Poll: Massachusetts Soundly Rejects Benefits for Illegal Aliens
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Interesting poll results from the uber-blue state of Massachusetts – they are nuanced, shall we say.

According to the Rasmussen pollsters, a stunning 70 percent of those polled reject taxpayer-funded goodies for illegal aliens, while only 41 percent support Arizona’s enforcement law.

(Of course, many rank-and-file Democrats dislike immigration anarchy as much as anyone, unlike the D-elites, although at lower levels than Republicans and independents.)

70% in Massachusetts Favor Ban on Public Benefits For Illegal Immigrants, Rasmussen Reports, May 12, 2010

Seventy percent (70%) of Massachusetts voters favor a proposal recently rejected by the state legislature that would stop illegal immigrants from receiving public benefits.

A new Rasmussen Reports telephone survey shows that just 17% oppose the proposal to prevent illegal immigrants from gaining access to public housing, unemployment benefits, welfare or workers compensation. Thirteen percent (13%) more are not sure.

The proposal failed to pass in the Democratically-controlled State House last month by a 75 to 82 vote.

Fifty percent (50%) of voters in Massachusetts oppose a boycott of Arizona like the one just passed by Boston City Council to protest that state’s new law cracking down on illegal immigration. Thirty-four percent (34%) favor such a boycott, while another 16% are undecided.

But just 41% favor a law like Arizona’s that empowers local police to stop anyone they suspect of being an illegal immigrant. Forty-eight percent (48%) oppose such a law. Eleven percent (11%) are not sure.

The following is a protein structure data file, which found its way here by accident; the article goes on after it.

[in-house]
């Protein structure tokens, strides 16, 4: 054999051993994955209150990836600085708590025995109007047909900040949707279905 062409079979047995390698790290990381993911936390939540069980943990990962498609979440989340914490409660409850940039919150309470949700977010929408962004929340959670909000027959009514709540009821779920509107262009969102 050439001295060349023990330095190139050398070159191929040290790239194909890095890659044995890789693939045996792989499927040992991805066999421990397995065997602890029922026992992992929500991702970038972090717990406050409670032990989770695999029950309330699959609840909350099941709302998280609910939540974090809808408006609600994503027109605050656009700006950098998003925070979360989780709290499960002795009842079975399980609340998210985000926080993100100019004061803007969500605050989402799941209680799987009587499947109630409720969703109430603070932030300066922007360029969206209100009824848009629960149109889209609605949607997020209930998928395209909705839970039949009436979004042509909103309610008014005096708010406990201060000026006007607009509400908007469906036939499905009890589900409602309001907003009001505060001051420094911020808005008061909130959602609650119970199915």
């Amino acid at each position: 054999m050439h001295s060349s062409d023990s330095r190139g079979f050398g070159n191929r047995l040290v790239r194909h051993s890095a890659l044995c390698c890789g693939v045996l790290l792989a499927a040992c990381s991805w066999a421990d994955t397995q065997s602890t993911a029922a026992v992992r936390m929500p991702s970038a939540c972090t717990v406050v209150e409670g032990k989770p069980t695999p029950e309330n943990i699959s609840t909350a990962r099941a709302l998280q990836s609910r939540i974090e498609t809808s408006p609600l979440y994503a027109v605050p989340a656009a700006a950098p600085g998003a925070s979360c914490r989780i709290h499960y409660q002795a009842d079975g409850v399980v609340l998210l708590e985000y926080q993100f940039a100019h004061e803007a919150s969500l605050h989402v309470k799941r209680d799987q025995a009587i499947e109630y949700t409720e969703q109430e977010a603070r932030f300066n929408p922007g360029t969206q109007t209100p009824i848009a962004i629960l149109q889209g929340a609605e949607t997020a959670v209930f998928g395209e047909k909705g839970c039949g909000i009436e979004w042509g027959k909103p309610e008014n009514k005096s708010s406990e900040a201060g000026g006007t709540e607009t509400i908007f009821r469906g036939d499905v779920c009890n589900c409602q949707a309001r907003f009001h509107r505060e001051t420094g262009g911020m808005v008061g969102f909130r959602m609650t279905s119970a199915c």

Nationally, 58% support a law like the one recently adopted in Arizona.

The survey of 500 Likely Voters in Massachusetts was conducted on May 10, 2010 by Rasmussen Reports. The margin of sampling error is +/- 4.5 percentage points with a 95% level of confidence. Field work for all Rasmussen Reports surveys is conducted by Pulse Opinion Research, LLC. See methodology.

Sixty-seven percent (67%) of Bay State voters are at least somewhat concerned that a law like Arizona’s might violate the civil rights of some U.S. citizens while 30% don’t share that concern. Those figures include 40% who are Very Concerned and 11% who are Not At All Concerned.

Fifty-eight percent (58%) favor a welcoming immigration policy that only excludes ”national security threats, criminals and those who would come here to live off our welfare system.” Just 23% disagree with such a policy. This is comparable to findings among voters nationwide.

Governor Deval Patrick yesterday criticized the public benefits proposal and denounced the Arizona bill, saying he would veto a similar law if passed by the state legislature. However, he also said the state would not follow Boston’s example and divest state funds from Arizona as a protest.

His two chief opponents for governor, Republican Charlie Banker and Democrat-turned-independent Tim Cahill, both favor the legislation barring illegal immigrants from public benefits. Cahill has defended the Arizona law; Baker has not commented in detail on it.

Patrick now earns 45% of the vote in his bid for reelection to Baker’s 31% and Cahill’s 14%.

Republicans and voters not affiliated with either party overwhelmingly support the proposal that would stop illegal immigrants from getting public benefits, as do 53% of Democrats.

But 52% of Democratic voters favor a boycott of Arizona, while 74% of Republicans and 66% of unaffiliateds oppose it.

When it comes to having a law like Arizona’s, however, 64% of GOP voters are in favor of it, but 68%of Democrats are opposed. Among unaffiliated voters in Massachusetts, 46% favor such a law, while 39% oppose it.

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